Phoenicia Hotel neighbor irked by lingering mess
By Jay Braman Jr.
The owner of the property behind the site of the former Phoenicia Hotel has had enough of the waiting and hoping for a clean up of the rubble next door. She wants to build an oversized fence between her land and the heap of debris that was the former hotel.
Trouble is, the law only allows for a fence to be six feet tall, and Lawrence Webster, who bought her property just one month before the historic hotel went up in flames two years ago, told the Shandaken Zoning Board of Appeals that she needs one to be eight feet high to shield the unsightliness.
At a zoning board meeting last Wednesday the zoners granted Webster a variance from the six-foot height law.
“I’m residential and the hotel property is commercial,” she said. “I’m just trying to put a buffer between the two zones.”
Webster adds that the fence is meant to mitigate the effects of the not just the hotel, but the entire business district.
“I love the community, that’s why I bought my property,” Webster said, adding that although she supports the thriving commercial district and wants to see it remain strong, she also needs to protect herself from three elements: visual, auditory and “basically dust.”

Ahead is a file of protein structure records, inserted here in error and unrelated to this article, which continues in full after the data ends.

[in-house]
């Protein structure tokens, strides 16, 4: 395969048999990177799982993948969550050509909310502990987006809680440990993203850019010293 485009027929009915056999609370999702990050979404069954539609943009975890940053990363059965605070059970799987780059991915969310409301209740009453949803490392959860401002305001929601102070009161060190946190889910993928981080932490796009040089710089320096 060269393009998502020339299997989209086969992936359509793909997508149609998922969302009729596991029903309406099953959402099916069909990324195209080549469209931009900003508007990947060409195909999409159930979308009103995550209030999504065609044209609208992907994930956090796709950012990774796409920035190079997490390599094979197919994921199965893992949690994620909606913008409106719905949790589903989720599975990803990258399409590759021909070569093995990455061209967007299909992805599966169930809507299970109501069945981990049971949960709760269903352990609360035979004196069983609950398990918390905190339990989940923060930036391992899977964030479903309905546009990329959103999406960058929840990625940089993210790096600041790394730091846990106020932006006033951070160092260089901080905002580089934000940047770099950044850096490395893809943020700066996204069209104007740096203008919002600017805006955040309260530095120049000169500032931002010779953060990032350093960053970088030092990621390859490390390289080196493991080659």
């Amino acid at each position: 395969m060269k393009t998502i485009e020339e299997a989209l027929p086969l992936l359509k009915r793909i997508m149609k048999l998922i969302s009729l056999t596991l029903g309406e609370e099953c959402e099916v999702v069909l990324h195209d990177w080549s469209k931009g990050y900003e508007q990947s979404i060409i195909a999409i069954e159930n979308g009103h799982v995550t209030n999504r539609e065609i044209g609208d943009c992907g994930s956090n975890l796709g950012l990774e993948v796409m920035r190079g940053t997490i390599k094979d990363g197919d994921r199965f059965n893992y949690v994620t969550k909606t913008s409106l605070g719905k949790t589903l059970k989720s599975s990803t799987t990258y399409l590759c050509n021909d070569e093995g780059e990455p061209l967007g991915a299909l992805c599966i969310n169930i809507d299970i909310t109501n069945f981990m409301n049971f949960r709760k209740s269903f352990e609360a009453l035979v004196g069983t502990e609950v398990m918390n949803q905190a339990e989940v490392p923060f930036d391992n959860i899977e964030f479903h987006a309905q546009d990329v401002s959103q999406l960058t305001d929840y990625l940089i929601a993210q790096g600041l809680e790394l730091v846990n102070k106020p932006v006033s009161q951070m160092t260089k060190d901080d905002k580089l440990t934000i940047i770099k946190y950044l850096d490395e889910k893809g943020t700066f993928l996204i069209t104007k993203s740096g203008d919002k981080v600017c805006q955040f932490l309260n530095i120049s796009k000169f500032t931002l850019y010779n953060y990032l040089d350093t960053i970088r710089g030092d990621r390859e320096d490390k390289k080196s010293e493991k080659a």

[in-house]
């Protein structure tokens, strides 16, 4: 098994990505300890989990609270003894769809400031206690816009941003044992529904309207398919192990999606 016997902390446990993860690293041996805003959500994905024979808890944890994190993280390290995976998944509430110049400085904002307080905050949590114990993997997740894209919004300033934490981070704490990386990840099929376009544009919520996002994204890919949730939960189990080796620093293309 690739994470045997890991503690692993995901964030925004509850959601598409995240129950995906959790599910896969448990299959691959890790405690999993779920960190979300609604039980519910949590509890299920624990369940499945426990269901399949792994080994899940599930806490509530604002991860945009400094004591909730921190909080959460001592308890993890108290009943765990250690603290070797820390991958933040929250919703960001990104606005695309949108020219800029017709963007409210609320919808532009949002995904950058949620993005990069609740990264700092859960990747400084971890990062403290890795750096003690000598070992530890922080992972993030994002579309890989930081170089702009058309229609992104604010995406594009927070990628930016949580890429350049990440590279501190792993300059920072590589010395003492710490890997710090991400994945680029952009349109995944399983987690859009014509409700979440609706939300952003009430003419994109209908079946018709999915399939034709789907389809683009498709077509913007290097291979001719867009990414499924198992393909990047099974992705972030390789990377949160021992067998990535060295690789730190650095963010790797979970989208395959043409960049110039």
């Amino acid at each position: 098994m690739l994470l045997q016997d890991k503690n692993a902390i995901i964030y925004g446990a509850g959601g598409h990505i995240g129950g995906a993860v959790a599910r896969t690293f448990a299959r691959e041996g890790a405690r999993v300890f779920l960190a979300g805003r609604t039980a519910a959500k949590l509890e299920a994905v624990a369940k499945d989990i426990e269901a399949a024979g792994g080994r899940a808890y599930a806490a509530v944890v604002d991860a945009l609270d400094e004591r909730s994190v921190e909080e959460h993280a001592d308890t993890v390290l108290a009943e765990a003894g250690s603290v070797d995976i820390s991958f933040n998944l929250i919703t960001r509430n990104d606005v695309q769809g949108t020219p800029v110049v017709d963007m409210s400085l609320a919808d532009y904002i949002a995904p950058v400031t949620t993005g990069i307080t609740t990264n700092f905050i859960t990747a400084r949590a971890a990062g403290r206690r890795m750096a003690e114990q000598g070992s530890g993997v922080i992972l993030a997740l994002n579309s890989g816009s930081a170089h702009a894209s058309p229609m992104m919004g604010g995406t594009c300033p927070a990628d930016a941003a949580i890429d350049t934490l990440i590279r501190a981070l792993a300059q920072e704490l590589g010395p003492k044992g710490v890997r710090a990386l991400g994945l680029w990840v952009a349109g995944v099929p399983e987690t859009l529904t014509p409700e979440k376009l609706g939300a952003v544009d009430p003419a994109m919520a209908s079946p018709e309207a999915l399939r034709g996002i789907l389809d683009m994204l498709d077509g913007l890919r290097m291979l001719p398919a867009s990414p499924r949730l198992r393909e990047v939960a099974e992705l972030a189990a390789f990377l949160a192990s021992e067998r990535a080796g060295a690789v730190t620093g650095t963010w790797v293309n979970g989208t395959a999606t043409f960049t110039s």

While hotel property owner Declan Feehan does not say specifically what he intends to do on the land, in the past he has spoken optimistically about building a new hotel on the site with a pub. But, those plans were dashed on the rocks when Phoenicia voters shot down a proposal to build a sewer system. Because the vote followed a volatile battle over the system, one which led to a confusing array of both information and misinformation about the project, the City of New York, which is funding the construction of the $17 million system, agreed to keep open the option to build the system. At present the town is focusing on convincing the city that an alternative waste system made of vegetative filtration beds could work for the community, but the city has not yet agreed.
This puts Feehan’s plans in limbo, as a treatment system is needed in order for him to build a hotel. Feehan is keeping a close watch on the process.
In the meantime the Shandaken Area Revitalization Project has offered to help fund the clean up of the property.
Webster said some loads of the rubble have been removed recently, but there is still plenty more to go.
She said that she wishes the town would take a more active role in the clean up of the property.